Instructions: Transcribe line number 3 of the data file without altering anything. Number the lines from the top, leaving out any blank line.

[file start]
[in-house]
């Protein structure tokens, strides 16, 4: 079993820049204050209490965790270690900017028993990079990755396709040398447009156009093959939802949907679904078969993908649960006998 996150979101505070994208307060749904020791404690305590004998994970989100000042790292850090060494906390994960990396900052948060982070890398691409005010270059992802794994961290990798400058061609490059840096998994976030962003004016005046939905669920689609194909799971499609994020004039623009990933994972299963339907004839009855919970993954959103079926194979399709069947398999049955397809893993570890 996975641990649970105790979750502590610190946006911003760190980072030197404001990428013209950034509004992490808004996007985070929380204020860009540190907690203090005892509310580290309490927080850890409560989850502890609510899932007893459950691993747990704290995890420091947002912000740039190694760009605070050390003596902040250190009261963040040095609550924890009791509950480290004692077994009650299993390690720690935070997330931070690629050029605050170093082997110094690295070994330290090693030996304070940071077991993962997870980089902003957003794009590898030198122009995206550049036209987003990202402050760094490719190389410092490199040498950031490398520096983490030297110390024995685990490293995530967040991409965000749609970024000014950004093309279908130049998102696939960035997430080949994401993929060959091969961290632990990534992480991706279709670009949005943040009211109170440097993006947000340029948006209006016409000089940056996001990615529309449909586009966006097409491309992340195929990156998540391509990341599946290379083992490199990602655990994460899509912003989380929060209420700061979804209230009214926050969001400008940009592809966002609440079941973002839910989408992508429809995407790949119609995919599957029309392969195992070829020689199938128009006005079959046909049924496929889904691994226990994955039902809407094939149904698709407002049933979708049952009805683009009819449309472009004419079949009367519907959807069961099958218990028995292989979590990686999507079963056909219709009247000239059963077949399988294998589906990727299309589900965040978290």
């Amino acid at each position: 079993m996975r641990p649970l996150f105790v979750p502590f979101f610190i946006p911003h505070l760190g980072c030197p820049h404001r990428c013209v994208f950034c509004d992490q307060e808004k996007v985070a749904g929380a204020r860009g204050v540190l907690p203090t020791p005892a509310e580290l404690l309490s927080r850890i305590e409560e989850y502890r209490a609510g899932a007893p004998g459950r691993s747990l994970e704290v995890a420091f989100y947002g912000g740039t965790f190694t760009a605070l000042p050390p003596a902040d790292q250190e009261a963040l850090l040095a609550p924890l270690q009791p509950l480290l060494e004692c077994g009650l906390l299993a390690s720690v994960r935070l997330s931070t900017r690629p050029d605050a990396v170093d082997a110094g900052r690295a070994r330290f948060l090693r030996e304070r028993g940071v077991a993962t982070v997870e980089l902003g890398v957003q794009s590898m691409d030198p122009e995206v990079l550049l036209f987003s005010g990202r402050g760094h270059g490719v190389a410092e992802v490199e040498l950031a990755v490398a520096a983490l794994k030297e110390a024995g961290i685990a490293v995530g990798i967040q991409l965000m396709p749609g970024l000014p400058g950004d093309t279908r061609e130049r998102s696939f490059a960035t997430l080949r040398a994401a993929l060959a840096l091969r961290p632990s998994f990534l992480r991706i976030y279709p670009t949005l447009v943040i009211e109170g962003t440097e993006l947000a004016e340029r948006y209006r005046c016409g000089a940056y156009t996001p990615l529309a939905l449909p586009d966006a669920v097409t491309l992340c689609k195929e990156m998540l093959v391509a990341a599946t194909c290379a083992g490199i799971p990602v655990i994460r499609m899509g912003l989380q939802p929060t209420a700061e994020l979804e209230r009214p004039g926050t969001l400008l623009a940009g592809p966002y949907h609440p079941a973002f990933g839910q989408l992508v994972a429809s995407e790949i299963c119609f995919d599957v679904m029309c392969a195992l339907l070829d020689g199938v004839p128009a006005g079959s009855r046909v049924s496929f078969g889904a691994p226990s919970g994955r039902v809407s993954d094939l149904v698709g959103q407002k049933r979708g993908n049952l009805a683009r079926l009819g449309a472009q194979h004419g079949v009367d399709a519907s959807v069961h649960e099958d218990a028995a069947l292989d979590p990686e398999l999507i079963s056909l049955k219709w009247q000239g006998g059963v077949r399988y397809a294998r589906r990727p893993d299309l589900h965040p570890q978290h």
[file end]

């Amino acid at each position: 079993m996975r641990p649970l996150f105790v979750p502590f979101f610190i946006p911003h505070l760190g980072c030197p820049h404001r990428c013209v994208f950034c509004d992490q307060e808004k996007v985070a749904g929380a204020r860009g204050v540190l907690p203090t020791p005892a509310e580290l404690l309490s927080r850890i305590e409560e989850y502890r209490a609510g899932a007893p004998g459950r691993s747990l994970e704290v995890a420091f989100y947002g912000g740039t965790f190694t760009a605070l000042p050390p003596a902040d790292q250190e009261a963040l850090l040095a609550p924890l270690q009791p509950l480290l060494e004692c077994g009650l906390l299993a390690s720690v994960r935070l997330s931070t900017r690629p050029d605050a990396v170093d082997a110094g900052r690295a070994r330290f948060l090693r030996e304070r028993g940071v077991a993962t982070v997870e980089l902003g890398v957003q794009s590898m691409d030198p122009e995206v990079l550049l036209f987003s005010g990202r402050g760094h270059g490719v190389a410092e992802v490199e040498l950031a990755v490398a520096a983490l794994k030297e110390a024995g961290i685990a490293v995530g990798i967040q991409l965000m396709p749609g970024l000014p400058g950004d093309t279908r061609e130049r998102s696939f490059a960035t997430l080949r040398a994401a993929l060959a840096l091969r961290p632990s998994f990534l992480r991706i976030y279709p670009t949005l447009v943040i009211e109170g962003t440097e993006l947000a004016e340029r948006y209006r005046c016409g000089a940056y156009t996001p990615l529309a939905l449909p586009d966006a669920v097409t491309l992340c689609k195929e990156m998540l093959v391509a990341a599946t194909c290379a083992g490199i799971p990602v655990i994460r499609m899509g912003l989380q939802p929060t209420a700061e994020l979804e209230r009214p004039g926050t969001l400008l623009a940009g592809p966002y949907h609440p079941a973002f990933g839910q989408l992508v994972a429809s995407e790949i299963c119609f995919d599957v679904m029309c392969a195992l339907l070829d020689g199938v004839p128009a006005g079959s009855r046909v049924s496929f078969g889904a691994p226990s919970g994955r039902v809407s993954d094939l149904v698709g959103q407002k049933r979708g993908n049952l009805a683009r079926l009819g449309a472009q194979h004419g079949v009367d399709a519907s959807v069961h649960e099958d218990a028995a069947l292989d979590p990686e398999l999507i079963s056909l049955k219709w009247q000239g006998g059963v077949r399988y397809a294998r589906r990727p893993d299309l589900h965040p570890q978290h």